Autoimmunity and autoinflammation in COVID-19: molecular mechanisms and therapeutic strategies


  • Helena Sokolovska Department of Microbiology and Immunology, University of British Columbia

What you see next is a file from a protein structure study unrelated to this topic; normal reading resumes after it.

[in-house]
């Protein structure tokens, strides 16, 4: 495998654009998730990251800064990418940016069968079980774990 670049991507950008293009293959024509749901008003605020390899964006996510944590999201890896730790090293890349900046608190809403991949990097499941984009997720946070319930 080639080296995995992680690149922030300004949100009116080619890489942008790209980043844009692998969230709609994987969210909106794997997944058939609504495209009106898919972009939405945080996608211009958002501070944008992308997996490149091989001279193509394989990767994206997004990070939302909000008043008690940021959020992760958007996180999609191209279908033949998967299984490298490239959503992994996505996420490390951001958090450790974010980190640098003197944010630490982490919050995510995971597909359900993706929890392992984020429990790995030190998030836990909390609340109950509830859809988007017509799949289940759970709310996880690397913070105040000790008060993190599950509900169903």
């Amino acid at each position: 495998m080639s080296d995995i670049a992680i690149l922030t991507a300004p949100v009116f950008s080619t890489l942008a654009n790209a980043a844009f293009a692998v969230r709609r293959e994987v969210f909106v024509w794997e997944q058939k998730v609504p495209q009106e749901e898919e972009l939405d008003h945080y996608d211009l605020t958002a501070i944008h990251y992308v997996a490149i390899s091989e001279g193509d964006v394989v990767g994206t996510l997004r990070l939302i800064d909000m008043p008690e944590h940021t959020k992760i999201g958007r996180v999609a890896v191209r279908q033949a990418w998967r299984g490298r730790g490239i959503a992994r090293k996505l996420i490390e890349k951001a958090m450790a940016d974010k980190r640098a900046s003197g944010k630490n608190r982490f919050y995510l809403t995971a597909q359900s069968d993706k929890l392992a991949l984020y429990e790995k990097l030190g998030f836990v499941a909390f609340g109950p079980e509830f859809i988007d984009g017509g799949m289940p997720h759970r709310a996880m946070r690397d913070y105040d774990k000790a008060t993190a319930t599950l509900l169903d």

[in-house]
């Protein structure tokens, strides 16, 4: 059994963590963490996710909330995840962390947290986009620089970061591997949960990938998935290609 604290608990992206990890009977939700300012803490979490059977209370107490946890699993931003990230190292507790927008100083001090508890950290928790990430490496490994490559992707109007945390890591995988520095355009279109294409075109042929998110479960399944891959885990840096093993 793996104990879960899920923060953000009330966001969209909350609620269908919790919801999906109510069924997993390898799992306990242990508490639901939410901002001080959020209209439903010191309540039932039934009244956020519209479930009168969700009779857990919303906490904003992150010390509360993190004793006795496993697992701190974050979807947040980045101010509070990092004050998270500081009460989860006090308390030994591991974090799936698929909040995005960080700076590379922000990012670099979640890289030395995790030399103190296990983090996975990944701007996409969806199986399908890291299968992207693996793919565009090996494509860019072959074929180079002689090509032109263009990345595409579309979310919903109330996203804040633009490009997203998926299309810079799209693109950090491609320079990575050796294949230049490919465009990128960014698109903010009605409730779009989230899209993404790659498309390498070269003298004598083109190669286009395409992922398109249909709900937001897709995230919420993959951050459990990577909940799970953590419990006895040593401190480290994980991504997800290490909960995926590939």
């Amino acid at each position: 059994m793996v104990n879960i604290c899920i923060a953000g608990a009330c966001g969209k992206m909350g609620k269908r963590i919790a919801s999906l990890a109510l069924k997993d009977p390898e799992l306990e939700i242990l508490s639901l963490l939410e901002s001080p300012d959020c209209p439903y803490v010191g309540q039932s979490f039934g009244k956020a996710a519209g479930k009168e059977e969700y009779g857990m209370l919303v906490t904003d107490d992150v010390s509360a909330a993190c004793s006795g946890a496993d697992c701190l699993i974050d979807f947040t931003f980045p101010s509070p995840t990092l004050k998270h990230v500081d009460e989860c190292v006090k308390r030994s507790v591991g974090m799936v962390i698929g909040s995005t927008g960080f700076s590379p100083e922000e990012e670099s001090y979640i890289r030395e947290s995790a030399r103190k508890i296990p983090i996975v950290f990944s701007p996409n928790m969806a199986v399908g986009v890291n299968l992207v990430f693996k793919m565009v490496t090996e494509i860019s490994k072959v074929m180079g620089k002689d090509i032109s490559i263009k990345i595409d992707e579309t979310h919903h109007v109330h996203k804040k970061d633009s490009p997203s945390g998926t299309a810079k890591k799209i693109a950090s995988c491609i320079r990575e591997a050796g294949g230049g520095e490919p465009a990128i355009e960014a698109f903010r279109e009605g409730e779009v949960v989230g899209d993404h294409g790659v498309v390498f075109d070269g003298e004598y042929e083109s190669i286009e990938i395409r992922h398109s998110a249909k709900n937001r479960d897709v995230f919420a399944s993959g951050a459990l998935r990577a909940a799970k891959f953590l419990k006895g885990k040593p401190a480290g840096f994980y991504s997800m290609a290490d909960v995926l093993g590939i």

As of May 2021, severe acute respiratory syndrome coronavirus 2 (SARS-CoV-2) has infected over 150 million people worldwide. The mechanisms of immune dysregulation in resulting coronavirus disease 2019 (COVID-19) have not yet been fully elucidated. There is growing evidence to suggest a connection between SARS-CoV-2 infection and the development of autoinflammatory and autoimmune responses. This article will investigate how immune dysregulation in COVID-19 contributes to autoinflammation and autoimmune disease, and discuss the therapeutic implications. The viral infection provokes hyperinflammation by shifting innate and adaptive immune responses towards a proinflammatory state, while suppressing immune regulation. Immune dysregulation and molecular mimicry by SARS-CoV-2 have the potential to break down immunological tolerance, stimulate cross-reactive immune responses, and induce lasting autoimmune disease. Promising immunomodulatory therapies include treatment with type I and III interferons, antibodies against the virus or inflammatory immune pathways, corticosteroids, cell therapies, immune checkpoint inhibitors, and superantigen therapy. Contextualized by the current research, this article will also address the emerging cases of vaccine-induced thrombotic thrombocytopenia (VITT): a life-threatening autoimmune disease elicited by certain SARS-CoV-2 viral vector vaccines. This review exposes the necessity for longitudinal studies investigating the prevalence and persistence of autoinflammatory damage and autoimmune disease following SARS-CoV-2 infection.